Tourism creates 1,281 new jobs in North Norfolk in four years
North Norfolk's popularity as a tourist destination is booming with day trippers and people enjoying 'staycations' boosting the region's economy. That's the verdict from the latest tourism report.
The Destination Research report on the Economic Impact of Tourism for 2015 released this month shows that in north Norfolk more than 10,000 people are employed in tourism related roles - both full-time and part-time - and that tourism is worth more than £484m to the area annually.
That figure has been growing year on year according to previous annual reports, from £415m in 2012, £434m in 2013 and £470m in 2014. This equates to more than a 16 per cent increase across four years. During that same time period, the number of full time equivalent jobs in the sector has increased from 6,550 to 7,831, a rise of nearly 20%.
With more people visiting the area the sector supports local shops, pubs, cafes and transport services, bringing income to suppliers and producers and fuelling the wider north Norfolk economy.
The report highlights that in 2015 there were 7,950,700 trips to North Norfolk with 7,392,000 day trips and 558,700 staying trips (2,383,000 staying nights).
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The report estimates that the value of overnight trips is more than £139m with day trippers spending more than £259m.
Welcoming the report, Councillor Tom FitzPatrick, Leader of North Norfolk District Council, said: 'North Norfolk is a stunning area and personally I believe it's simply the best part of England.
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'We've got spectacular beaches, areas of outstanding natural beauty both coastal and inland, and some absolutely fantastic towns and villages for people to enjoy. We recognise the importance of tourism to the district's economy and it is essential to ensure north Norfolk continues to attract people and welcome them back time and time again.'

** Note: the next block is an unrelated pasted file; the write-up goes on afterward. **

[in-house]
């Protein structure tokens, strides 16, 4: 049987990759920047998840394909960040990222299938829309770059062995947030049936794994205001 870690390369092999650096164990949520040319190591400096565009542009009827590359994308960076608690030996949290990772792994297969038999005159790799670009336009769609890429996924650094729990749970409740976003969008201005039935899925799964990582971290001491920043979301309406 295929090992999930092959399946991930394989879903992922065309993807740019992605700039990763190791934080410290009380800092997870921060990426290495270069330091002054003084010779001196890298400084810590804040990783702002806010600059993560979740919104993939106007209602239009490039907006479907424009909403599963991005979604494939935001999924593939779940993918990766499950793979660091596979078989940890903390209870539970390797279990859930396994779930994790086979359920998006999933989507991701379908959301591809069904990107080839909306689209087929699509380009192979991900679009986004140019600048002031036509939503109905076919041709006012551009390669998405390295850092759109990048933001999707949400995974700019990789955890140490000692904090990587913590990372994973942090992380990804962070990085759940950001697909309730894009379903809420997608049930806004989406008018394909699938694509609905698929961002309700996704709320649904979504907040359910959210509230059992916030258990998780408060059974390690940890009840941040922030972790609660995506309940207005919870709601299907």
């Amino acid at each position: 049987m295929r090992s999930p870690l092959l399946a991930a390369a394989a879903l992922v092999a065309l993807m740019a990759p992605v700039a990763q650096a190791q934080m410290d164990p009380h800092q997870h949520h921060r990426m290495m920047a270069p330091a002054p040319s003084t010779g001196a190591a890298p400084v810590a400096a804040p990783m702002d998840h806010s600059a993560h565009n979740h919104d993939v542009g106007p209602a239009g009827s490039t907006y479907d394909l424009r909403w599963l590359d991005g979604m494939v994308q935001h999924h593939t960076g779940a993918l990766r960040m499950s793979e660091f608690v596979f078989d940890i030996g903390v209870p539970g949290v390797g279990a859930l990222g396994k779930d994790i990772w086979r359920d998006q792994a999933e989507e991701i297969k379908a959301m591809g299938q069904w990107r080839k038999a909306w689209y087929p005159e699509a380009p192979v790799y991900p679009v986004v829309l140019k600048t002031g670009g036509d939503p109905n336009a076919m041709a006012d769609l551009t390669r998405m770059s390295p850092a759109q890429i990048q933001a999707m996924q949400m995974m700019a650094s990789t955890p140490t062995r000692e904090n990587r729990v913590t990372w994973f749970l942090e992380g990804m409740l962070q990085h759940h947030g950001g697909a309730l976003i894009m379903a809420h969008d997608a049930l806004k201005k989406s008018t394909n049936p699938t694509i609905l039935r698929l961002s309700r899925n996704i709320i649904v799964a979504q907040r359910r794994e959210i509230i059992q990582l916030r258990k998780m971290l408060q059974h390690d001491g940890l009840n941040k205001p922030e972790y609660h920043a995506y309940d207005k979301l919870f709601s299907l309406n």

North Norfolk boasts four Blue Flag beaches at Cromer, Mundesley, Sea Palling and Sheringham, as well as two Seaside Award beaches at East Runton and Wells.
The council also pointed to its investment in local authority owned attractions such as Cromer Pier and Holt Country Park, the latter boasting one of three Green Flags across the district.
It also highlighted its public toilets and 27 car parks - 17 at beach or visitor attractions - made the area more accessible.
Councillor Nigel Dixon, North Norfolk District Council's Cabinet member for Economic Development and Tourism, said: 'Anecdotally lots of people tell me – and I have seen it myself – that our towns and villages are attracting more and more visitors. These statistics back that up and help measure that growth in black and white.
'I'm not surprised that more and more people are waking up to the beauty of our district and deciding to spend their holiday time on our doorstep. North Norfolk is quite simply delightful and inspirational.'
Earlier this year, a Nip To North Norfolk campaign was launched in a bid to attract more people to the area to enjoy all the pleasures of the coast – including how to build a sandcastle, how to catch a crab and how to spot clouds.
And there is a chance for tourism businesses to learn more about the future of north Norfolk tourism on September 28 at a Visit North Norfolk member networking event.
Potential new members are welcome at the event on Wednesday, September 28, from 5pm to 7pm, at Woodland Holiday Park, Trimingham.
Speakers will be Councillor Nigel Dixon, North Norfolk District Council's Cabinet member for Economic Development and Tourism; Andrew Hird, Chairman of Visit North Norfolk; Kayla Dunne, Brand Manager of Visit North Norfolk; and Pete Waters, Executive Director of Visit East Anglia.
The event will explain how tourism promotion works in north Norfolk, discuss marketing, give details of membership benefits and provide an opportunity to network with other tourism businesses.
Kayla Dunne, Brand Manager of Visit North Norfolk, said: 'Our marketing campaign this year, Nip to North Norfolk, focused on how to enjoy the unique attributes of the north Norfolk coast and countryside, such as big skies, beaches and the Broads National Park, through a series of 'how to' films and carries on throughout the winter and spring months, encouraging people to visit the area.'